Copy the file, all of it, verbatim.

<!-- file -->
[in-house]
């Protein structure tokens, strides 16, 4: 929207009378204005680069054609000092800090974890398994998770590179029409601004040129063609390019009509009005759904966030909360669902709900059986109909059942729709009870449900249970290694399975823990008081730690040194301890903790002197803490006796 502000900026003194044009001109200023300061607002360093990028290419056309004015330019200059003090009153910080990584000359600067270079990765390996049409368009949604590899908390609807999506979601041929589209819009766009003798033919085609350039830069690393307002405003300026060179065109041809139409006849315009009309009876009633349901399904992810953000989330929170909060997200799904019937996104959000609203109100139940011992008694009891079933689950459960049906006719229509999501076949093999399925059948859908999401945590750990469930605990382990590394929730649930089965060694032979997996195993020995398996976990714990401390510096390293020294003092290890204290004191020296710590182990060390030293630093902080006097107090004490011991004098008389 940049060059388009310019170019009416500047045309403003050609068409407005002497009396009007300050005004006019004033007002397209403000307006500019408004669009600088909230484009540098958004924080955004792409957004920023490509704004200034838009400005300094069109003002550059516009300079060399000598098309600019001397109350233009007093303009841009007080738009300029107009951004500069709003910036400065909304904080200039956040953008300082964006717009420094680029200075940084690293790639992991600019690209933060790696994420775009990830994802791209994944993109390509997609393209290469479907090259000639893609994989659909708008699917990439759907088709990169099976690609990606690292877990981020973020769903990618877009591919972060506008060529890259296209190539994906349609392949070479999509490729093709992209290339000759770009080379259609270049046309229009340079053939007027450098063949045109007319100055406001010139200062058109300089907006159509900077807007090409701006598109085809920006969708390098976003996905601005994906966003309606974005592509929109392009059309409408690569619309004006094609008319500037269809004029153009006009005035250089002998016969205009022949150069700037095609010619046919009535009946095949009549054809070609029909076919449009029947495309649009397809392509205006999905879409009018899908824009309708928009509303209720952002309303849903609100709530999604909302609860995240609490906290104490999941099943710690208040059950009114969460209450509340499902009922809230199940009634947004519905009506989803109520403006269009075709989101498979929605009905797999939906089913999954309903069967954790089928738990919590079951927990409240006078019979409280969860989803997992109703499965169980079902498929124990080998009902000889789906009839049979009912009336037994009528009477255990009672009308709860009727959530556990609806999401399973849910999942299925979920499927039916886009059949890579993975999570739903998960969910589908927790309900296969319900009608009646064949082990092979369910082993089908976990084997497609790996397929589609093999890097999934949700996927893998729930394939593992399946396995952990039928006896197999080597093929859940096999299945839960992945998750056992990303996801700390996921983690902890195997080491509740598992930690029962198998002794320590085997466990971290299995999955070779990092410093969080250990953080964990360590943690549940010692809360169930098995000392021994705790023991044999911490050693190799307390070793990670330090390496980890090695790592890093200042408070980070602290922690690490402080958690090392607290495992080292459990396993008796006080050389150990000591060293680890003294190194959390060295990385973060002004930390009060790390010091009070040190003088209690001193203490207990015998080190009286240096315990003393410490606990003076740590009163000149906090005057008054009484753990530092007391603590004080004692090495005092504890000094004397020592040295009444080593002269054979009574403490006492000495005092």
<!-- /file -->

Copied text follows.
[in-house]
């Protein structure tokens, strides 16, 4: 929207009378204005680069054609000092800090974890398994998770590179029409601004040129063609390019009509009005759904966030909360669902709900059986109909059942729709009870449900249970290694399975823990008081730690040194301890903790002197803490006796 502000900026003194044009001109200023300061607002360093990028290419056309004015330019200059003090009153910080990584000359600067270079990765390996049409368009949604590899908390609807999506979601041929589209819009766009003798033919085609350039830069690393307002405003300026060179065109041809139409006849315009009309009876009633349901399904992810953000989330929170909060997200799904019937996104959000609203109100139940011992008694009891079933689950459960049906006719229509999501076949093999399925059948859908999401945590750990469930605990382990590394929730649930089965060694032979997996195993020995398996976990714990401390510096390293020294003092290890204290004191020296710590182990060390030293630093902080006097107090004490011991004098008389 940049060059388009310019170019009416500047045309403003050609068409407005002497009396009007300050005004006019004033007002397209403000307006500019408004669009600088909230484009540098958004924080955004792409957004920023490509704004200034838009400005300094069109003002550059516009300079060399000598098309600019001397109350233009007093303009841009007080738009300029107009951004500069709003910036400065909304904080200039956040953008300082964006717009420094680029200075940084690293790639992991600019690209933060790696994420775009990830994802791209994944993109390509997609393209290469479907090259000639893609994989659909708008699917990439759907088709990169099976690609990606690292877990981020973020769903990618877009591919972060506008060529890259296209190539994906349609392949070479999509490729093709992209290339000759770009080379259609270049046309229009340079053939007027450098063949045109007319100055406001010139200062058109300089907006159509900077807007090409701006598109085809920006969708390098976003996905601005994906966003309606974005592509929109392009059309409408690569619309004006094609008319500037269809004029153009006009005035250089002998016969205009022949150069700037095609010619046919009535009946095949009549054809070609029909076919449009029947495309649009397809392509205006999905879409009018899908824009309708928009509303209720952002309303849903609100709530999604909302609860995240609490906290104490999941099943710690208040059950009114969460209450509340499902009922809230199940009634947004519905009506989803109520403006269009075709989101498979929605009905797999939906089913999954309903069967954790089928738990919590079951927990409240006078019979409280969860989803997992109703499965169980079902498929124990080998009902000889789906009839049979009912009336037994009528009477255990009672009308709860009727959530556990609806999401399973849910999942299925979920499927039916886009059949890579993975999570739903998960969910589908927790309900296969319900009608009646064949082990092979369910082993089908976990084997497609790996397929589609093999890097999934949700996927893998729930394939593992399946396995952990039928006896197999080597093929859940096999299945839960992945998750056992990303996801700390996921983690902890195997080491509740598992930690029962198998002794320590085997466990971290299995999955070779990092410093969080250990953080964990360590943690549940010692809360169930098995000392021994705790023991044999911490050693190799307390070793990670330090390496980890090695790592890093200042408070980070602290922690690490402080958690090392607290495992080292459990396993008796006080050389150990000591060293680890003294190194959390060295990385973060002004930390009060790390010091009070040190003088209690001193203490207990015998080190009286240096315990003393410490606990003076740590009163000149906090005057008054009484753990530092007391603590004080004692090495005092504890000094004397020592040295009444080593002269054979009574403490006492000495005092």